The MARQ exhibit was planned to be installed in two phases. In June 2000, the first phase, consisting of four exhibit areas dedicated to Prehistory, the Iberian Period, Roman Culture and the Middle Ages, was completed. The second phase includes a fifth area dedicated to the Modern and Contemporary Periods and an innovative 1,000 square meter exhibit on archaeological methods. An outline of the major goals of the museum was developed and put to bid internationally. Several projects were entered and the award was made to General de Producciones y Disentilde;o. An extensive team of professionals from this enterprise, under the direction of Boris Micka, worked closely with the MARQ technicians to bring the project to fruition.
The historical and cultural story told in the museum is displayed in five separate exhibit halls, each covering approximately 220 square meters of floor space. Although each was conceived as an independent unit, there is an underlying homogeneity in the design which lends a sense of unity and continuity to the entire exhibit. An interactive computer-based activity specifically developed to introduce the archaeological sites related to the period on display is located at the entrance to each of the exhibit halls. Explanatory texts are provided in both Spanish and valenciano (the regional language), and an abbreviated version is provided in English. These, together with a series of illustrative drawings, reflect the important social issues of the period as regards areas such as economics, culture, burial practices, art, craftsmanship, and technological advances. Each exhibit hall has a distinct personality which based on both the specific items and artefacts that are on display and the unique characteristics and advances of the period represented. The audiovisual presentations and period reproductions contribute greatly to the uniqueness of each exhibit.
In the theme halls, large reproductions have been built. Each of these halls is designed as a high-yield learning environment. Large interactive plasma screens hold all of the information gathered, offering an infinite number of combinations related to the methods and results of the archaeological research that was carried out on the site that is reproduced in the hall. These are complemented by 15-meter projection screens for the audiovisual presentations.
The Administrative Organization of the MARQ
The MARQ is administered jointly by two institutions within the framework of an administrative agreement: the Provincial Government of Alicante and the MARQ Foundation. The directors and technical staff of the museum report to the Provincial Government. Administratively, there are three main divisions in this section: excavations, collections and dissemination, and exhibits. All departments are assigned to one of these three divisions, and all initiatives are developed through one of the departments: design, dissemination and publications, teaching and outreach, temporary exhibits, archaeological sites, restoration, laboratories and warehouses or storage. The MARQ Foundation, through its director and Chief Financial Officer, is responsible for building maintenance and non-technical staff. The Foundation also finances a variety of activities and events including temporary exhibits, conferences and publications.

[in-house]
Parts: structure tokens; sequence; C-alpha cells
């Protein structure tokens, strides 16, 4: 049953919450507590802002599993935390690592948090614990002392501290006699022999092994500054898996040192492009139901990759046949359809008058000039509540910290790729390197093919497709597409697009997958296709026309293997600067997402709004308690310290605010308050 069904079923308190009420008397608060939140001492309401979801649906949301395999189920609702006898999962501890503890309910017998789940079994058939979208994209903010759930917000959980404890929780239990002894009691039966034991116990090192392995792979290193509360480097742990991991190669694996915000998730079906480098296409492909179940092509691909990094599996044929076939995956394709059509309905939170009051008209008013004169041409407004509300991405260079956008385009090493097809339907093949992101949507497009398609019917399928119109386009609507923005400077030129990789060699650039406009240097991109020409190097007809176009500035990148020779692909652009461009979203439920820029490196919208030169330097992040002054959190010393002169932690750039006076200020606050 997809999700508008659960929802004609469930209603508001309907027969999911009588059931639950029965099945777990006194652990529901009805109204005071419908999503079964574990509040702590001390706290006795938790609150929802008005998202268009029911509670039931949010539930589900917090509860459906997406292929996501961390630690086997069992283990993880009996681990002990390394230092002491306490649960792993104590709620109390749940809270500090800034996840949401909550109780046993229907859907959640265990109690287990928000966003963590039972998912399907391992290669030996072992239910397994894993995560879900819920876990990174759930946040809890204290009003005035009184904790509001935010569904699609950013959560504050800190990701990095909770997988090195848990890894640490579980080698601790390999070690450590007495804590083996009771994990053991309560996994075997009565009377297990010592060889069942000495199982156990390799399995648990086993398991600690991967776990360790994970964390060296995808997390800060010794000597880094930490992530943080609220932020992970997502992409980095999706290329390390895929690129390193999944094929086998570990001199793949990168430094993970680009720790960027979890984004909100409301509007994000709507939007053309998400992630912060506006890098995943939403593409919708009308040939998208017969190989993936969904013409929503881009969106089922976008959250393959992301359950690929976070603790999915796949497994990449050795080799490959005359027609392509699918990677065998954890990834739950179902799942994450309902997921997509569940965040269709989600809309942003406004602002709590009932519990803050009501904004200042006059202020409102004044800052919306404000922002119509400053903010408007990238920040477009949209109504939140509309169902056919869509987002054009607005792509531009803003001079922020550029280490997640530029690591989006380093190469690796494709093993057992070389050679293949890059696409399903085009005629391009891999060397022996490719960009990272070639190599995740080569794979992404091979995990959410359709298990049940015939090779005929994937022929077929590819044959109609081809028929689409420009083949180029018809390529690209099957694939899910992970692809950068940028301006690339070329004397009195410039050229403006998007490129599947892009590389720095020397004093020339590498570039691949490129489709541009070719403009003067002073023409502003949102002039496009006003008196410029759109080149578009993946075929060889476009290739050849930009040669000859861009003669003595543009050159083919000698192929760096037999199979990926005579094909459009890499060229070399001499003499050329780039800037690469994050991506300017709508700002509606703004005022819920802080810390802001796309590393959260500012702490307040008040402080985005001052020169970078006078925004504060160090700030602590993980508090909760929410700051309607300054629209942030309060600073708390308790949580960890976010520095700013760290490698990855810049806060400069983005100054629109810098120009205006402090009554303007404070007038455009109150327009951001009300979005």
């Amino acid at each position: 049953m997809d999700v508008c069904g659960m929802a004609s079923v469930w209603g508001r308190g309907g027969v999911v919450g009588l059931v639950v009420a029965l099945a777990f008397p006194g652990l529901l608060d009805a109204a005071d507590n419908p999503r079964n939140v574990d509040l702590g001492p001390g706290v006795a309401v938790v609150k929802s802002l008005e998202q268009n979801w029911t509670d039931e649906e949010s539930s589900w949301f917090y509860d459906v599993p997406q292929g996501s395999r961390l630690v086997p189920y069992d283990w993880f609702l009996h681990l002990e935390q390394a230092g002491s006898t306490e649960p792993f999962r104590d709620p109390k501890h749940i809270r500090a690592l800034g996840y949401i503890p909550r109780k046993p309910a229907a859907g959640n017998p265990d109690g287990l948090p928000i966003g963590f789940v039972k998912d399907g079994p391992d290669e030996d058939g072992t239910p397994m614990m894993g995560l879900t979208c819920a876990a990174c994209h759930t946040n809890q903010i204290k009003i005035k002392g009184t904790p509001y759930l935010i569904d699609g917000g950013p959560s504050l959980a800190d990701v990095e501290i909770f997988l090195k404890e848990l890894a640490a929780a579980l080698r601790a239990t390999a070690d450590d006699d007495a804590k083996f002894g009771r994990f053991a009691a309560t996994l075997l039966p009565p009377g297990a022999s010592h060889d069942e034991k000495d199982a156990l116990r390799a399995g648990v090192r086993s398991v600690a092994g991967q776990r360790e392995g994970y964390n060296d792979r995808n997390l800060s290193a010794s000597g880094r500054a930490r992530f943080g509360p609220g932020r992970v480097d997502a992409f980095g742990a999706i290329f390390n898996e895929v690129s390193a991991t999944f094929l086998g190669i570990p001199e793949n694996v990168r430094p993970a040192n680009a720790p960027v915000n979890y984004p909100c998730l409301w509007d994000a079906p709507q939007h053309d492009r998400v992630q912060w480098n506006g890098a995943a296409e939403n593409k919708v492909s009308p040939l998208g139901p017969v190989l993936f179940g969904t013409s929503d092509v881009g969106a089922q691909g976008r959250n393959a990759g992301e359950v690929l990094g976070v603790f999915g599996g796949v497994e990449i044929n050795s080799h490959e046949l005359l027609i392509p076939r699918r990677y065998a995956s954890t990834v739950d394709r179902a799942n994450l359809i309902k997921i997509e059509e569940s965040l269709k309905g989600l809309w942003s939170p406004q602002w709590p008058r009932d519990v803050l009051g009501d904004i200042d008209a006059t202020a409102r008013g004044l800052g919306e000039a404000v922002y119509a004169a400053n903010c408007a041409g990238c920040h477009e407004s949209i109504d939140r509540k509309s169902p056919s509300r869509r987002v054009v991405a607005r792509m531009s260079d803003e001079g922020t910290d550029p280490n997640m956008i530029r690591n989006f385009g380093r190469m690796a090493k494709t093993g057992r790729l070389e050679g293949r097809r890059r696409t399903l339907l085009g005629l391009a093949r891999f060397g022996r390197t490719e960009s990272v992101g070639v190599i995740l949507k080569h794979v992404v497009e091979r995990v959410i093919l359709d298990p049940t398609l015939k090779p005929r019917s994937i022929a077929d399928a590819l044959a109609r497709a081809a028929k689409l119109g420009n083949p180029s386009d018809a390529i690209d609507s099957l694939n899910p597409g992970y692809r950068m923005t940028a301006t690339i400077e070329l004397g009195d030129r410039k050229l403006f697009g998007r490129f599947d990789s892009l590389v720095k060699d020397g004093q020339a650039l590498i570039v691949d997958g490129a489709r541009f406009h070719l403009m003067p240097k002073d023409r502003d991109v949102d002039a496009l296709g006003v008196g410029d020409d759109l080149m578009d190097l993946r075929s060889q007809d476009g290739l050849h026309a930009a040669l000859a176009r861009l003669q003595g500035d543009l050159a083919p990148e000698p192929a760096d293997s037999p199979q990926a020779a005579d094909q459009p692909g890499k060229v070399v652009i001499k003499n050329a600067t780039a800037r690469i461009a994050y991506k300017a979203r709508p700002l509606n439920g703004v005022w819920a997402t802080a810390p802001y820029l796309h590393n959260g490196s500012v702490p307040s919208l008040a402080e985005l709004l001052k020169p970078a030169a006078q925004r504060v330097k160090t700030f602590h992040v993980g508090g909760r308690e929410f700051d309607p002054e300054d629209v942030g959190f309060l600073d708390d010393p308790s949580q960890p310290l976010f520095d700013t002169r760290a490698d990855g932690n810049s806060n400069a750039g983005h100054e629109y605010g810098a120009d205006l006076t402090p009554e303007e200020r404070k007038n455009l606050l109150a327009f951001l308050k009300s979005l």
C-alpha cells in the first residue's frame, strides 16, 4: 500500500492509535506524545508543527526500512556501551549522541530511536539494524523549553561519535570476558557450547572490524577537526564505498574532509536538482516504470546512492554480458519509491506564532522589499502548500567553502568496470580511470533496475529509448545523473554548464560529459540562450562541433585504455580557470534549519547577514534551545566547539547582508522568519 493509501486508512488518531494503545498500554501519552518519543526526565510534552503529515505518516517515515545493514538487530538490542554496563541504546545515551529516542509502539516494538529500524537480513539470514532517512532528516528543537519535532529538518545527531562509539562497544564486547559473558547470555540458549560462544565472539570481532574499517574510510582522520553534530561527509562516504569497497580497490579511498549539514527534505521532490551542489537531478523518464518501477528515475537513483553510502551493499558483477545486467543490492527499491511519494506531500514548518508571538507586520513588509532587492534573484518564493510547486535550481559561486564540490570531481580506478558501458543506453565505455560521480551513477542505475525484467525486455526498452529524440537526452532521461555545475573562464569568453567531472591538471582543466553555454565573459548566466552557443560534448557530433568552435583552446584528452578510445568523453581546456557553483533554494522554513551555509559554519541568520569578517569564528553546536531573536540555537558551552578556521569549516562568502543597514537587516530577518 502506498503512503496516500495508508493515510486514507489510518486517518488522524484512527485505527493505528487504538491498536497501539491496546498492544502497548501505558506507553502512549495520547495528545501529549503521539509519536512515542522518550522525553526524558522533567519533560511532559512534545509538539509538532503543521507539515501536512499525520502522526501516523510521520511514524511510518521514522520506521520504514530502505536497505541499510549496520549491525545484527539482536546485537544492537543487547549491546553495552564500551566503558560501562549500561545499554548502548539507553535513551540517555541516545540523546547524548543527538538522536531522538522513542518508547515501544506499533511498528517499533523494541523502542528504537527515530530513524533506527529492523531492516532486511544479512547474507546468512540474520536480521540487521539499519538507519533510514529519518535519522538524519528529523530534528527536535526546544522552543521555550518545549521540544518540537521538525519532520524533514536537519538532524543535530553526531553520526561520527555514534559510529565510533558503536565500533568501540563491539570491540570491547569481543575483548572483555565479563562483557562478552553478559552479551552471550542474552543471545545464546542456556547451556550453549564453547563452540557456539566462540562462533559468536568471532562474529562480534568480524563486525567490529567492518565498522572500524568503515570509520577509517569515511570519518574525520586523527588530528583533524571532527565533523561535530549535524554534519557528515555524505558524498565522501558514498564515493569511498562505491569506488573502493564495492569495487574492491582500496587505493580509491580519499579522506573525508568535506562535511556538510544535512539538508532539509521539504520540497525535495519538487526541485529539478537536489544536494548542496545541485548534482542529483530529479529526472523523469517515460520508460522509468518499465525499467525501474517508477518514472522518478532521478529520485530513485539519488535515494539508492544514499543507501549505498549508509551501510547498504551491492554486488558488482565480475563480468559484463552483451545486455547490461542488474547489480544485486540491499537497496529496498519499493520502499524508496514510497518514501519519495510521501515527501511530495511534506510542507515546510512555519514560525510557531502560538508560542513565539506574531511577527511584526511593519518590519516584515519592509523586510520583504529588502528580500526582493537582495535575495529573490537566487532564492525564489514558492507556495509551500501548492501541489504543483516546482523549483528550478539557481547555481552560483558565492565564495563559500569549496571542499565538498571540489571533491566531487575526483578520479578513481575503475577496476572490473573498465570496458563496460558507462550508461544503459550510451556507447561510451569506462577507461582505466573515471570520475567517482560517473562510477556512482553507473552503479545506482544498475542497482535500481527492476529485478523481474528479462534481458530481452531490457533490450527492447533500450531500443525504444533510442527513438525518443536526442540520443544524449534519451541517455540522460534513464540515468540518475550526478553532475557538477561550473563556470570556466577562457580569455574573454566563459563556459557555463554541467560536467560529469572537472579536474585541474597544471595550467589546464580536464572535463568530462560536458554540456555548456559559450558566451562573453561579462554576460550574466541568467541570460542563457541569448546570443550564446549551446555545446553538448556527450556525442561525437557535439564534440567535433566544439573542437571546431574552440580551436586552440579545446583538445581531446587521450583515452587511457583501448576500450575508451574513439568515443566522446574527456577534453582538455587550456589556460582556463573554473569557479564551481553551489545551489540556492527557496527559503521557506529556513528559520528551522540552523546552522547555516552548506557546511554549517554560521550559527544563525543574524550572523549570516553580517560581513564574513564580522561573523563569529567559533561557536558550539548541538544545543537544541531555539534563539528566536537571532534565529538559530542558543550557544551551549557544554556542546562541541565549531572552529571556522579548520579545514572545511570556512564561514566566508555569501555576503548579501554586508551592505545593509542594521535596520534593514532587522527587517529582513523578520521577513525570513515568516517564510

Future plans and projects
The main goal of the MARQ is to continue to coordinate and promote its projects throughout the province of Alicante as well as those proposed by any of the municipal museums in the area. Furthermore, the MARQ intends to create a network of archaeological sites and site-based museums which would include and highlight the Roman city Lucentum (Alicante), the Illeta dels Banyets (El Campello) with ruins from the Bronze Age and the Iberian and Roman eras, and El Pla de Petracos (Castell de Castells) where cave drawings from the Neolithic age have been found. All of these excavation sites come under the Museum's purview.
The MARQ, whose conception coincided with the advent of the 21st century, is committed in the future to being an active and dynamic sponsor of temporary exhibits, conferences, educational workshops and meetings as well as archaeological excavations and research projects.